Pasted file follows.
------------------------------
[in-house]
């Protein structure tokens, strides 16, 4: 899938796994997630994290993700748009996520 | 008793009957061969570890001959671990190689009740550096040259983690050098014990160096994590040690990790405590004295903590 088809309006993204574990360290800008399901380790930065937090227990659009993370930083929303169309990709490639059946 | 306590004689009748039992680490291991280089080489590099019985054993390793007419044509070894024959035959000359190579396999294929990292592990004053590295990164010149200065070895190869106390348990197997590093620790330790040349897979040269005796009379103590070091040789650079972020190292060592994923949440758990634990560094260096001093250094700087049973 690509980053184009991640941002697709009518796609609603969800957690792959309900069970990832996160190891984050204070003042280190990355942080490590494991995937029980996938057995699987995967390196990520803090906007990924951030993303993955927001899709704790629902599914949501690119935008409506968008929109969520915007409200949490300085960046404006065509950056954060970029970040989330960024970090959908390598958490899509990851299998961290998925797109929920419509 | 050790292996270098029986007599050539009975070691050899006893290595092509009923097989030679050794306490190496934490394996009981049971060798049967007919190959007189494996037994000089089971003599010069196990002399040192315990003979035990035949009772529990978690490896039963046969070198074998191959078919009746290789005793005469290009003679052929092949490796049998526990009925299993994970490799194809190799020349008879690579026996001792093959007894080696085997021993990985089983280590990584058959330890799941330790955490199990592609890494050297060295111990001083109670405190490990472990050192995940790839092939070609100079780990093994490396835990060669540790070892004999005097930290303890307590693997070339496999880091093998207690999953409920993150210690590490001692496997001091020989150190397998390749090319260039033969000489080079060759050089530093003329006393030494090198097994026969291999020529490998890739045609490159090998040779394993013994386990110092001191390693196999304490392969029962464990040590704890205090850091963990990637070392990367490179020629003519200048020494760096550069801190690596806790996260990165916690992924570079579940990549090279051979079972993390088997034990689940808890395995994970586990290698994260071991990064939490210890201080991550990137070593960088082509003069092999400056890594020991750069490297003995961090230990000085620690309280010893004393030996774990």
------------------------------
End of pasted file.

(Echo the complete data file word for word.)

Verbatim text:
[in-house]
């Protein structure tokens, strides 16, 4: 899938796994997630994290993700748009996520 | 008793009957061969570890001959671990190689009740550096040259983690050098014990160096994590040690990790405590004295903590 088809309006993204574990360290800008399901380790930065937090227990659009993370930083929303169309990709490639059946 | 306590004689009748039992680490291991280089080489590099019985054993390793007419044509070894024959035959000359190579396999294929990292592990004053590295990164010149200065070895190869106390348990197997590093620790330790040349897979040269005796009379103590070091040789650079972020190292060592994923949440758990634990560094260096001093250094700087049973 690509980053184009991640941002697709009518796609609603969800957690792959309900069970990832996160190891984050204070003042280190990355942080490590494991995937029980996938057995699987995967390196990520803090906007990924951030993303993955927001899709704790629902599914949501690119935008409506968008929109969520915007409200949490300085960046404006065509950056954060970029970040989330960024970090959908390598958490899509990851299998961290998925797109929920419509 | 050790292996270098029986007599050539009975070691050899006893290595092509009923097989030679050794306490190496934490394996009981049971060798049967007919190959007189494996037994000089089971003599010069196990002399040192315990003979035990035949009772529990978690490896039963046969070198074998191959078919009746290789005793005469290009003679052929092949490796049998526990009925299993994970490799194809190799020349008879690579026996001792093959007894080696085997021993990985089983280590990584058959330890799941330790955490199990592609890494050297060295111990001083109670405190490990472990050192995940790839092939070609100079780990093994490396835990060669540790070892004999005097930290303890307590693997070339496999880091093998207690999953409920993150210690590490001692496997001091020989150190397998390749090319260039033969000489080079060759050089530093003329006393030494090198097994026969291999020529490998890739045609490159090998040779394993013994386990110092001191390693196999304490392969029962464990040590704890205090850091963990990637070392990367490179020629003519200048020494760096550069801190690596806790996260990165916690992924570079579940990549090279051979079972993390088997034990689940808890395995994970586990290698994260071991990064939490210890201080991550990137070593960088082509003069092999400056890594020991750069490297003995961090230990000085620690309280010893004393030996774990």